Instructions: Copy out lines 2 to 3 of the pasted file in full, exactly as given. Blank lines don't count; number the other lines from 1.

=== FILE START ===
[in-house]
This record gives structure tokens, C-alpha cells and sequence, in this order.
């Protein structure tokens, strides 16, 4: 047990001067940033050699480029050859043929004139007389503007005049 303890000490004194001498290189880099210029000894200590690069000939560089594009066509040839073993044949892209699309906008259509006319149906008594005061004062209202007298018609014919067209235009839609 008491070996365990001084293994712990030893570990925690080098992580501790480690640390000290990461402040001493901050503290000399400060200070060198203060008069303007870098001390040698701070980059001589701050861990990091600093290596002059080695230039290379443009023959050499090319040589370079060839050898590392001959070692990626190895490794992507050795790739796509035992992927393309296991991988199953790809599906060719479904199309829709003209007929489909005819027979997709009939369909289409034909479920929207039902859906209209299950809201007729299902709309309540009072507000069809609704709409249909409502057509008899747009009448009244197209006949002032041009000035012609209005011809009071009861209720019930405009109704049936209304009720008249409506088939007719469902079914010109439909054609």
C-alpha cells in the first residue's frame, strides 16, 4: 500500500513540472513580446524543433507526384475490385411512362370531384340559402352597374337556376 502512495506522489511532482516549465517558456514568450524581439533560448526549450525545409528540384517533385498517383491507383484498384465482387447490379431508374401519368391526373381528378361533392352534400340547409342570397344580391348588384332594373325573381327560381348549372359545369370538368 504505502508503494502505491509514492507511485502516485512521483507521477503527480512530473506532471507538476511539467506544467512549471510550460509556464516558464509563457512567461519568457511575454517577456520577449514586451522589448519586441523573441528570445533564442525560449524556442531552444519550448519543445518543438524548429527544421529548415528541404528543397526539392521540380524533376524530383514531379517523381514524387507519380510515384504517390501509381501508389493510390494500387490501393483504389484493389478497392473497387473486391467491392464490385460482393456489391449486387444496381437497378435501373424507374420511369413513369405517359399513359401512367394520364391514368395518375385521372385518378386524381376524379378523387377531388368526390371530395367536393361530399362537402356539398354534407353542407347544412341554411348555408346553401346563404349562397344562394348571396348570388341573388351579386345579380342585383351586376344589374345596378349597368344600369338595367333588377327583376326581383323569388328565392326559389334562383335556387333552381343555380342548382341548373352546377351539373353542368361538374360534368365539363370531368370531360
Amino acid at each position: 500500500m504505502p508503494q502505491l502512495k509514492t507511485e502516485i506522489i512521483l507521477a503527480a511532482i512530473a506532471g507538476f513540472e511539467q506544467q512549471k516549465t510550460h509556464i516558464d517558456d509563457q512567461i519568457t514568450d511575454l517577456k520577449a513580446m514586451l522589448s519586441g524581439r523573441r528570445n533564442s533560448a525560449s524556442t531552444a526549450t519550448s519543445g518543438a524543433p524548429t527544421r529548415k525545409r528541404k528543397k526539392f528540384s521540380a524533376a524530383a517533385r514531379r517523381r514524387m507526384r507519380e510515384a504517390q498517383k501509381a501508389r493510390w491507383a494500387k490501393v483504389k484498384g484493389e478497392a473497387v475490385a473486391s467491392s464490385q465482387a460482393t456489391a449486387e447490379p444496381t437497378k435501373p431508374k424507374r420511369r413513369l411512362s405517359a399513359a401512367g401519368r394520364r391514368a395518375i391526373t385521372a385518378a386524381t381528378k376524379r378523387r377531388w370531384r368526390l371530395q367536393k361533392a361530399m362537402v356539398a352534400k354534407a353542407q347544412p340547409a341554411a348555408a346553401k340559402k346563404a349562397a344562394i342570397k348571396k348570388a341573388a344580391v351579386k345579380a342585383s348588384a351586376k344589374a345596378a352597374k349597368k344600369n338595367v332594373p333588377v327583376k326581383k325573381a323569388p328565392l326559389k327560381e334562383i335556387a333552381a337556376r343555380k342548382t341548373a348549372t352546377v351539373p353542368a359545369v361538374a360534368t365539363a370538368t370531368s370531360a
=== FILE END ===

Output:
This record gives structure tokens, C-alpha cells and sequence, in this order.
């Protein structure tokens, strides 16, 4: 047990001067940033050699480029050859043929004139007389503007005049 303890000490004194001498290189880099210029000894200590690069000939560089594009066509040839073993044949892209699309906008259509006319149906008594005061004062209202007298018609014919067209235009839609 008491070996365990001084293994712990030893570990925690080098992580501790480690640390000290990461402040001493901050503290000399400060200070060198203060008069303007870098001390040698701070980059001589701050861990990091600093290596002059080695230039290379443009023959050499090319040589370079060839050898590392001959070692990626190895490794992507050795790739796509035992992927393309296991991988199953790809599906060719479904199309829709003209007929489909005819027979997709009939369909289409034909479920929207039902859906209209299950809201007729299902709309309540009072507000069809609704709409249909409502057509008899747009009448009244197209006949002032041009000035012609209005011809009071009861209720019930405009109704049936209304009720008249409506088939007719469902079914010109439909054609």